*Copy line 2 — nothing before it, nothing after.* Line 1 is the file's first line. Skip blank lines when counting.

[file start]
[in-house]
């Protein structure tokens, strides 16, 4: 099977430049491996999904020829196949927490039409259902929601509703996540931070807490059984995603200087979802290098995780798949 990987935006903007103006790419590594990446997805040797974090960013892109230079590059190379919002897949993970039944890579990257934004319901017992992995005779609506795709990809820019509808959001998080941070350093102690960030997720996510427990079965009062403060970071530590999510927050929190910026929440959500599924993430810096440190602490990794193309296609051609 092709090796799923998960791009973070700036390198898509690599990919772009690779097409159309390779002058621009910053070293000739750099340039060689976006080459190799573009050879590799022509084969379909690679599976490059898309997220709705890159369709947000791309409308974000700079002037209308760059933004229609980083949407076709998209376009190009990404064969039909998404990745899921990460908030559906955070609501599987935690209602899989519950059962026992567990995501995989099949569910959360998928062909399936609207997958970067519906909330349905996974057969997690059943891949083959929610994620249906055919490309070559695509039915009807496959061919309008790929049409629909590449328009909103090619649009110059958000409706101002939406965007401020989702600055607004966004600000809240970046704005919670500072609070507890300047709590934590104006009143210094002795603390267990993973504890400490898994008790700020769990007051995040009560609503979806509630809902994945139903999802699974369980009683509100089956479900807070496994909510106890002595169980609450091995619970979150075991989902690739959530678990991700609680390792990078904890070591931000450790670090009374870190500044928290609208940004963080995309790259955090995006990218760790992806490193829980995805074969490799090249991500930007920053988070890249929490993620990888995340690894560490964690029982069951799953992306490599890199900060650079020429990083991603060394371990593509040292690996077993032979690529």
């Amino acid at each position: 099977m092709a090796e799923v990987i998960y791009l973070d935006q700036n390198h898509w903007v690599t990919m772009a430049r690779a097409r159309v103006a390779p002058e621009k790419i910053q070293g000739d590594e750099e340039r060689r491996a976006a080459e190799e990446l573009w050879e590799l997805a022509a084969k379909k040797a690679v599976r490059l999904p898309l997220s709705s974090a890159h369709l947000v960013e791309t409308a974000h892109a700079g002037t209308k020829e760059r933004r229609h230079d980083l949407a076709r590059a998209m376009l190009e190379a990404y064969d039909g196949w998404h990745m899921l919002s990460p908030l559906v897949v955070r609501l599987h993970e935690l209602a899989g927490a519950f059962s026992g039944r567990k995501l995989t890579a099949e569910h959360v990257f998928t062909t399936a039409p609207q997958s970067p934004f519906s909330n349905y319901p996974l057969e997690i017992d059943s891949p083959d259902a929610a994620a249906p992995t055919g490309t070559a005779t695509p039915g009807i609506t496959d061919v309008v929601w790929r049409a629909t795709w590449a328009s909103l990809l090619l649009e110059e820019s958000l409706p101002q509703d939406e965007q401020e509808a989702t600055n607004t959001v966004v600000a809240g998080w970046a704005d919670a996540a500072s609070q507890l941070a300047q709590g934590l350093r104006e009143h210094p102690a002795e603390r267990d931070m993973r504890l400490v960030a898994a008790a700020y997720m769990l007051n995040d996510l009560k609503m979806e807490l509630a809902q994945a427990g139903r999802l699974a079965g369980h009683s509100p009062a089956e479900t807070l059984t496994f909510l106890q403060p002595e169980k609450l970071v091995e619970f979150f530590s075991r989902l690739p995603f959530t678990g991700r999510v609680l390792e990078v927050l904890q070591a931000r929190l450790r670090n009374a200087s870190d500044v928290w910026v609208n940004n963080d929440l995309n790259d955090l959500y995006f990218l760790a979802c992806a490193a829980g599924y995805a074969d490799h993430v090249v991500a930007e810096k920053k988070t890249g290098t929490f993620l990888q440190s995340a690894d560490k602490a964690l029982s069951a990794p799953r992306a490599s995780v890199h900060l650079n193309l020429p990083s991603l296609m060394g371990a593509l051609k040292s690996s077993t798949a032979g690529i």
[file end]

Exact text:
């Protein structure tokens, strides 16, 4: 099977430049491996999904020829196949927490039409259902929601509703996540931070807490059984995603200087979802290098995780798949 990987935006903007103006790419590594990446997805040797974090960013892109230079590059190379919002897949993970039944890579990257934004319901017992992995005779609506795709990809820019509808959001998080941070350093102690960030997720996510427990079965009062403060970071530590999510927050929190910026929440959500599924993430810096440190602490990794193309296609051609 092709090796799923998960791009973070700036390198898509690599990919772009690779097409159309390779002058621009910053070293000739750099340039060689976006080459190799573009050879590799022509084969379909690679599976490059898309997220709705890159369709947000791309409308974000700079002037209308760059933004229609980083949407076709998209376009190009990404064969039909998404990745899921990460908030559906955070609501599987935690209602899989519950059962026992567990995501995989099949569910959360998928062909399936609207997958970067519906909330349905996974057969997690059943891949083959929610994620249906055919490309070559695509039915009807496959061919309008790929049409629909590449328009909103090619649009110059958000409706101002939406965007401020989702600055607004966004600000809240970046704005919670500072609070507890300047709590934590104006009143210094002795603390267990993973504890400490898994008790700020769990007051995040009560609503979806509630809902994945139903999802699974369980009683509100089956479900807070496994909510106890002595169980609450091995619970979150075991989902690739959530678990991700609680390792990078904890070591931000450790670090009374870190500044928290609208940004963080995309790259955090995006990218760790992806490193829980995805074969490799090249991500930007920053988070890249929490993620990888995340690894560490964690029982069951799953992306490599890199900060650079020429990083991603060394371990593509040292690996077993032979690529």